Ripple CEO Brad Garlinghouse has claimed that the real “winners” in the cryptocurrency space are lawyers.
Lawyers are licking their chops
As Initial Coin Offerings (ICOs) continue to bombard cryptocurrency investors left and right, Ripple CEO Brad Garlinghouse has stated that entrepreneurs issuing digital tokens would be wise to “save some of those proceeds” for impending lawsuits. Garlinghouse told CNBC at Singapore’s Money 20/20 conference:
Entrepreneurs need to be [going in with their] eyes wide open […] The winners are going to be the lawyers, because they’re going to help you issue the token and then they’re going to help you defend it. Better sometimes to focus on solving real problems for real customers, and not worry about running infrastructure for a token issue, getting listed on exchanges and all the steps that come with that.
According to reports cited by CNBC, ICOs raised $3.8 billion in 2017. That’s a lot of money for a largely unregulated space with minimal protections for investors. Worse yet, roughly 46 percent of ICOs launched last year have already failed.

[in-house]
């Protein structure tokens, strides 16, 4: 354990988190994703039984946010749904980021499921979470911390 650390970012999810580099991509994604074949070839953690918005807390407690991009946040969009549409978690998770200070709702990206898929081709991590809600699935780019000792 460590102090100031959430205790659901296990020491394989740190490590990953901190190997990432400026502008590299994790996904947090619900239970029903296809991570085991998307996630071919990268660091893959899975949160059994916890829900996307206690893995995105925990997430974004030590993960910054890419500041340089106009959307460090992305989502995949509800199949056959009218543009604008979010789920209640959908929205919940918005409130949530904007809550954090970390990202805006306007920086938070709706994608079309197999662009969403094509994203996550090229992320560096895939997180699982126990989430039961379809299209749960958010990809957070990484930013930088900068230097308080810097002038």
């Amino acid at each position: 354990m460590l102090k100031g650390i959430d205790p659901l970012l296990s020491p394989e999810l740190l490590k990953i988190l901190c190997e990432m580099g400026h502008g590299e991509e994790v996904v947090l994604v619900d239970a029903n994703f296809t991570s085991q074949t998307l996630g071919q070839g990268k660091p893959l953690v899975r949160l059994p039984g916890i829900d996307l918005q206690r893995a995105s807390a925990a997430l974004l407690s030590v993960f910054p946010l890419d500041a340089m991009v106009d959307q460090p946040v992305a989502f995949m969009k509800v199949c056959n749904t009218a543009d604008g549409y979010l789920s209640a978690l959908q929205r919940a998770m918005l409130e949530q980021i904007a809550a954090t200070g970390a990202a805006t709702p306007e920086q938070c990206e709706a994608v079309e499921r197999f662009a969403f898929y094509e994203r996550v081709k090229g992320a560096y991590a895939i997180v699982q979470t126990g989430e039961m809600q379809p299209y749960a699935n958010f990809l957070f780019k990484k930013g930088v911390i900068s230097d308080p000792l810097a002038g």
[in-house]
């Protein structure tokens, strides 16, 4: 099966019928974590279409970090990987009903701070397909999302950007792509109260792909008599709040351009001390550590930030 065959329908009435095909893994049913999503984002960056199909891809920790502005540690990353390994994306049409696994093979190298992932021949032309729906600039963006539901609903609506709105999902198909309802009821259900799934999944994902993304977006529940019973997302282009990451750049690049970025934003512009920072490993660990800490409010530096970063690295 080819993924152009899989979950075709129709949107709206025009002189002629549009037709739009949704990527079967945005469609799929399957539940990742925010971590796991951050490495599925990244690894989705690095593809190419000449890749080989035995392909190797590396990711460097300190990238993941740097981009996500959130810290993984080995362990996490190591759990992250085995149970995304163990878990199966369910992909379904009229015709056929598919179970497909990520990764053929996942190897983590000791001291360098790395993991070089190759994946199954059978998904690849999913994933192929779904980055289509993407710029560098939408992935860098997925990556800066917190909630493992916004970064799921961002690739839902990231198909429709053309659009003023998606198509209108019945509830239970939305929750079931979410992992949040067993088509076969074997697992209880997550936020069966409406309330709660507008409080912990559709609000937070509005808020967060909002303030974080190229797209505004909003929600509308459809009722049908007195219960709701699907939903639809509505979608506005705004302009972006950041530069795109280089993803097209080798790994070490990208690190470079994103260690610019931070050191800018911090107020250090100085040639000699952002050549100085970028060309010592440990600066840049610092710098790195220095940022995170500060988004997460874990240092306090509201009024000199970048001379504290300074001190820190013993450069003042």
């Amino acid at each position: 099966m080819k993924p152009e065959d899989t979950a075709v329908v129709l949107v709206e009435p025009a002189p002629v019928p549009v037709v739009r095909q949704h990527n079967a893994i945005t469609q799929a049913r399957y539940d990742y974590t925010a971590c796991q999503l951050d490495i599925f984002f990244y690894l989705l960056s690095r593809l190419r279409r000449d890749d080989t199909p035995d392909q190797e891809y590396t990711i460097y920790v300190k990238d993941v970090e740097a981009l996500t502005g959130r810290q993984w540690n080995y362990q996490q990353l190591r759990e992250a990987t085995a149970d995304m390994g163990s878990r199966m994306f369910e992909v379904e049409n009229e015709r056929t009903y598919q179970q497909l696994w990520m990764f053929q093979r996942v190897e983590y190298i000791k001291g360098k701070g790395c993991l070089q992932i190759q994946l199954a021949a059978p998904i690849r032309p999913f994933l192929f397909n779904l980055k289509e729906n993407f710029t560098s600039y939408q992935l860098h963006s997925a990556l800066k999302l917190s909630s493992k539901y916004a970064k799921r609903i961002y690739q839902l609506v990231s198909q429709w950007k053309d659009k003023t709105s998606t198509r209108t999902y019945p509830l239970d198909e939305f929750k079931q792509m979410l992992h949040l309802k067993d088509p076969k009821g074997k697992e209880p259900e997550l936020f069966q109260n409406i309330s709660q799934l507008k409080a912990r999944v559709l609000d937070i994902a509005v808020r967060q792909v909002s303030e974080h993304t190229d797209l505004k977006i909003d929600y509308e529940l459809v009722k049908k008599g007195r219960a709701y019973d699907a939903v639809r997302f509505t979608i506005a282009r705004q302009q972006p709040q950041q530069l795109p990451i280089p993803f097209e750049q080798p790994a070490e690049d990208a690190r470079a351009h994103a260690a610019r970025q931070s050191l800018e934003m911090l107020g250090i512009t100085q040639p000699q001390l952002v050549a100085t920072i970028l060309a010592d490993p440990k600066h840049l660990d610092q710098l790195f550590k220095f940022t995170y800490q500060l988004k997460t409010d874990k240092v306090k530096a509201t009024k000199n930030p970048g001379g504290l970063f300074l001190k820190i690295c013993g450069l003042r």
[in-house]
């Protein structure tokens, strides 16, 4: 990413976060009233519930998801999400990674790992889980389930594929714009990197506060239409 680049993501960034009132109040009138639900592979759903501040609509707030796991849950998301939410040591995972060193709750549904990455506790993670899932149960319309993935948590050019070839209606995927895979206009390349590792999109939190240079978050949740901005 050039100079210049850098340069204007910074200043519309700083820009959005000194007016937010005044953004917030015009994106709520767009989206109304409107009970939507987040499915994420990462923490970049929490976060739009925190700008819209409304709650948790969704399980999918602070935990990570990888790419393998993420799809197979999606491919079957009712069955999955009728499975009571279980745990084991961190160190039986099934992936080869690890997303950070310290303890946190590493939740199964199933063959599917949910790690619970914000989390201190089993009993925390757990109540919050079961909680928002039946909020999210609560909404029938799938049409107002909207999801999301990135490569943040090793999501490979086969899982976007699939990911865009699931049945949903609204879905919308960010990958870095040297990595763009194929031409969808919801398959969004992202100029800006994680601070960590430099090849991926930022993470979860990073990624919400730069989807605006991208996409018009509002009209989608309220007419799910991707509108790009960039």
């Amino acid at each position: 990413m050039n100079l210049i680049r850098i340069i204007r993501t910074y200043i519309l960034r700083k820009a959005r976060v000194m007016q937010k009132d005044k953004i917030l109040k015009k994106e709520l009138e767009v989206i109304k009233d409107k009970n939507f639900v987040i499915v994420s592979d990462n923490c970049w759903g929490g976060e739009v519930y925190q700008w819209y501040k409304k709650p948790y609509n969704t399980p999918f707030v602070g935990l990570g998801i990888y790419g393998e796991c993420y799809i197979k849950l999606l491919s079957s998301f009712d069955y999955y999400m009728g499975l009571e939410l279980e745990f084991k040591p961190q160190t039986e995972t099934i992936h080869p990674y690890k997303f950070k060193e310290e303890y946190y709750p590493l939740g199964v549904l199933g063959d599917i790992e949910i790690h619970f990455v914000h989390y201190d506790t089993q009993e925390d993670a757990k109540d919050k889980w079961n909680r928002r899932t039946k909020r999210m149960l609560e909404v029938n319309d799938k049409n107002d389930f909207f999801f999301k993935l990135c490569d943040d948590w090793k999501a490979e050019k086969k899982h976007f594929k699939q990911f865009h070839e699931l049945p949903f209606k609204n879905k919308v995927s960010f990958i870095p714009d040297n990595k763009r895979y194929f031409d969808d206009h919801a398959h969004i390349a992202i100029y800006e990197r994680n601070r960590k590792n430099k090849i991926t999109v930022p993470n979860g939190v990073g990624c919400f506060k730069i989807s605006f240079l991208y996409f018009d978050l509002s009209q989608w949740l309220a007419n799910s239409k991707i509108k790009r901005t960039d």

The CEO of cryptocurrency’s largest centralized company also unsurprisingly supported the US Securities and Exchange Commission’s recent decision, which requires platforms offering “trading of digital assets that are securities” to register. He told CNBC:
There’s a lot of goodness going on, you can leverage blockchain and how you leverage digital assets to solve real problems […] I think most of the ICOs you’re seeing are not real token use cases. They’re really securities, so I think the SEC should regulate that.
Ripple is fighting its own legal battle
The CEO of Ripple knows a thing or two about lawyers and legal fees.
Recently, a San Francisco state appeals court has denied Ripple’s attempt to expedite an appeal which would resolve a lawsuit against R3 Holdco.
Instead, the lawsuit will likely play out in a New York court — something Ripple is definitely not keen on, claiming the company would likely face “irreparable injury.”
The battle between the two massive blockchain developers is not particularly new, as the pair have been duking it out over more than $1 billion in virtual currency options since September 2017.
What are your opinions in regards to Initial Coin Offerings? Do you think those that fail deserve to be sued? Let us know in the comments below!
Images courtesy of Shutterstock, Bitcoinist archivesShow comments